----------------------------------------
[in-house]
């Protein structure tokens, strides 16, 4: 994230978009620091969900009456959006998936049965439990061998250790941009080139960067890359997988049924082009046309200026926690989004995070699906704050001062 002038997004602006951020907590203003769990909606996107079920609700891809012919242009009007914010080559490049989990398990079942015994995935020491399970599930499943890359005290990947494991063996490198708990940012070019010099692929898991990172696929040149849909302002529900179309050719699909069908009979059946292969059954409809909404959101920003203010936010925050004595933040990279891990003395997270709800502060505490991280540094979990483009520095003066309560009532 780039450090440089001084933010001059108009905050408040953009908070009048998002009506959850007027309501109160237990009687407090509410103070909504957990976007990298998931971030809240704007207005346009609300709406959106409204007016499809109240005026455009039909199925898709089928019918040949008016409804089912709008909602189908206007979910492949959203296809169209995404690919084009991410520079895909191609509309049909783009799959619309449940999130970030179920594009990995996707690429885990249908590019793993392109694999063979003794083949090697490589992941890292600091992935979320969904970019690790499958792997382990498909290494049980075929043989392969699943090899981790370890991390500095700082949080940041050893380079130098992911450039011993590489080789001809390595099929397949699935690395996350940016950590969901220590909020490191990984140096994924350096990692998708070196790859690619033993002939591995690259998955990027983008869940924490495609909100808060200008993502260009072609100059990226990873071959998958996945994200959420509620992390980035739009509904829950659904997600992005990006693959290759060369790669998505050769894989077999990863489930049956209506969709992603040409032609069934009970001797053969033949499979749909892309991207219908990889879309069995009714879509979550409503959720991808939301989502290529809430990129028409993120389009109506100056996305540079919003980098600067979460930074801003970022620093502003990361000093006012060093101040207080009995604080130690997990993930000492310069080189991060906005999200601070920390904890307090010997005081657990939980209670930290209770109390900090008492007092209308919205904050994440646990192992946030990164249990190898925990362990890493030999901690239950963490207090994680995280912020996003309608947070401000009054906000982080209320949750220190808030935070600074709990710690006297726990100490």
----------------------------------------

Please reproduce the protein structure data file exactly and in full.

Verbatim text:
[in-house]
């Protein structure tokens, strides 16, 4: 994230978009620091969900009456959006998936049965439990061998250790941009080139960067890359997988049924082009046309200026926690989004995070699906704050001062 002038997004602006951020907590203003769990909606996107079920609700891809012919242009009007914010080559490049989990398990079942015994995935020491399970599930499943890359005290990947494991063996490198708990940012070019010099692929898991990172696929040149849909302002529900179309050719699909069908009979059946292969059954409809909404959101920003203010936010925050004595933040990279891990003395997270709800502060505490991280540094979990483009520095003066309560009532 780039450090440089001084933010001059108009905050408040953009908070009048998002009506959850007027309501109160237990009687407090509410103070909504957990976007990298998931971030809240704007207005346009609300709406959106409204007016499809109240005026455009039909199925898709089928019918040949008016409804089912709008909602189908206007979910492949959203296809169209995404690919084009991410520079895909191609509309049909783009799959619309449940999130970030179920594009990995996707690429885990249908590019793993392109694999063979003794083949090697490589992941890292600091992935979320969904970019690790499958792997382990498909290494049980075929043989392969699943090899981790370890991390500095700082949080940041050893380079130098992911450039011993590489080789001809390595099929397949699935690395996350940016950590969901220590909020490191990984140096994924350096990692998708070196790859690619033993002939591995690259998955990027983008869940924490495609909100808060200008993502260009072609100059990226990873071959998958996945994200959420509620992390980035739009509904829950659904997600992005990006693959290759060369790669998505050769894989077999990863489930049956209506969709992603040409032609069934009970001797053969033949499979749909892309991207219908990889879309069995009714879509979550409503959720991808939301989502290529809430990129028409993120389009109506100056996305540079919003980098600067979460930074801003970022620093502003990361000093006012060093101040207080009995604080130690997990993930000492310069080189991060906005999200601070920390904890307090010997005081657990939980209670930290209770109390900090008492007092209308919205904050994440646990192992946030990164249990190898925990362990890493030999901690239950963490207090994680995280912020996003309608947070401000009054906000982080209320949750220190808030935070600074709990710690006297726990100490």